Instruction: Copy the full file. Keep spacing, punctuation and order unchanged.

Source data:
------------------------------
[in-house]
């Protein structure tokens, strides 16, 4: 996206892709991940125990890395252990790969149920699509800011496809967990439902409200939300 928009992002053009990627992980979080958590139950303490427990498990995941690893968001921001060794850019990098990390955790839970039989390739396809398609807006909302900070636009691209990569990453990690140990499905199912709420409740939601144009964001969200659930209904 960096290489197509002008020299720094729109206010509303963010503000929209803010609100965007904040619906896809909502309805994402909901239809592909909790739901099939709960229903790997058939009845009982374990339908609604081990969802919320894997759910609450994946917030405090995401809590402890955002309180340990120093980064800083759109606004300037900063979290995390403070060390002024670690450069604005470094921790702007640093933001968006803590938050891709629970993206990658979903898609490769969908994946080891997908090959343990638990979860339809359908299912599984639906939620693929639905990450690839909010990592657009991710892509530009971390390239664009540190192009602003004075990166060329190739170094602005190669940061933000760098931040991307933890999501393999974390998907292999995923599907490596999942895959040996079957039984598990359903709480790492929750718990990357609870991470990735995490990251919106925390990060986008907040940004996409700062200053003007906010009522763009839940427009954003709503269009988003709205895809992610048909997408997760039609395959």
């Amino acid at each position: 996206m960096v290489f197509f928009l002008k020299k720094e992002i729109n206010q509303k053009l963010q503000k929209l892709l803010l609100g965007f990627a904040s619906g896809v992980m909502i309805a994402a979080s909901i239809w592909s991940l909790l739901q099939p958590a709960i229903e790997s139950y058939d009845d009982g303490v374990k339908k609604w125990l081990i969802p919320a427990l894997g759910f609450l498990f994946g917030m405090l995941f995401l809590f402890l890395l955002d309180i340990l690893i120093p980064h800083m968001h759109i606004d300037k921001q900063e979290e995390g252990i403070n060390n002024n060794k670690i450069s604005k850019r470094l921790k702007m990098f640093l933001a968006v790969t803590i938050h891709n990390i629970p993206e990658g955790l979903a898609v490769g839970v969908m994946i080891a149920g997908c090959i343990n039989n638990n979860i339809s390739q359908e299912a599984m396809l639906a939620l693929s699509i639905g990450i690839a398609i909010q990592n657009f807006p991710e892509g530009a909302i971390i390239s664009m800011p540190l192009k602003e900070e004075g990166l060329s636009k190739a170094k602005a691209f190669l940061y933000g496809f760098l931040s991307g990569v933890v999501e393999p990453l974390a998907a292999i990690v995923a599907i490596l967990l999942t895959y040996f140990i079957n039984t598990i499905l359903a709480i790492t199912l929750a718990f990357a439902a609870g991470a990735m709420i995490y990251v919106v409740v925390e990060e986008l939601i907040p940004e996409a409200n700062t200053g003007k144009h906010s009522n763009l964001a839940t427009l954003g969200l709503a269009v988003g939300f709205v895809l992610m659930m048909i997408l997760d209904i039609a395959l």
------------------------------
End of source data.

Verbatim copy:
[in-house]
């Protein structure tokens, strides 16, 4: 996206892709991940125990890395252990790969149920699509800011496809967990439902409200939300 928009992002053009990627992980979080958590139950303490427990498990995941690893968001921001060794850019990098990390955790839970039989390739396809398609807006909302900070636009691209990569990453990690140990499905199912709420409740939601144009964001969200659930209904 960096290489197509002008020299720094729109206010509303963010503000929209803010609100965007904040619906896809909502309805994402909901239809592909909790739901099939709960229903790997058939009845009982374990339908609604081990969802919320894997759910609450994946917030405090995401809590402890955002309180340990120093980064800083759109606004300037900063979290995390403070060390002024670690450069604005470094921790702007640093933001968006803590938050891709629970993206990658979903898609490769969908994946080891997908090959343990638990979860339809359908299912599984639906939620693929639905990450690839909010990592657009991710892509530009971390390239664009540190192009602003004075990166060329190739170094602005190669940061933000760098931040991307933890999501393999974390998907292999995923599907490596999942895959040996079957039984598990359903709480790492929750718990990357609870991470990735995490990251919106925390990060986008907040940004996409700062200053003007906010009522763009839940427009954003709503269009988003709205895809992610048909997408997760039609395959």
């Amino acid at each position: 996206m960096v290489f197509f928009l002008k020299k720094e992002i729109n206010q509303k053009l963010q503000k929209l892709l803010l609100g965007f990627a904040s619906g896809v992980m909502i309805a994402a979080s909901i239809w592909s991940l909790l739901q099939p958590a709960i229903e790997s139950y058939d009845d009982g303490v374990k339908k609604w125990l081990i969802p919320a427990l894997g759910f609450l498990f994946g917030m405090l995941f995401l809590f402890l890395l955002d309180i340990l690893i120093p980064h800083m968001h759109i606004d300037k921001q900063e979290e995390g252990i403070n060390n002024n060794k670690i450069s604005k850019r470094l921790k702007m990098f640093l933001a968006v790969t803590i938050h891709n990390i629970p993206e990658g955790l979903a898609v490769g839970v969908m994946i080891a149920g997908c090959i343990n039989n638990n979860i339809s390739q359908e299912a599984m396809l639906a939620l693929s699509i639905g990450i690839a398609i909010q990592n657009f807006p991710e892509g530009a909302i971390i390239s664009m800011p540190l192009k602003e900070e004075g990166l060329s636009k190739a170094k602005a691209f190669l940061y933000g496809f760098l931040s991307g990569v933890v999501e393999p990453l974390a998907a292999i990690v995923a599907i490596l967990l999942t895959y040996f140990i079957n039984t598990i499905l359903a709480i790492t199912l929750a718990f990357a439902a609870g991470a990735m709420i995490y990251v919106v409740v925390e990060e986008l939601i907040p940004e996409a409200n700062t200053g003007k144009h906010s009522n763009l964001a839940t427009l954003g969200l709503a269009v988003g939300f709205v895809l992610m659930m048909i997408l997760d209904i039609a395959l």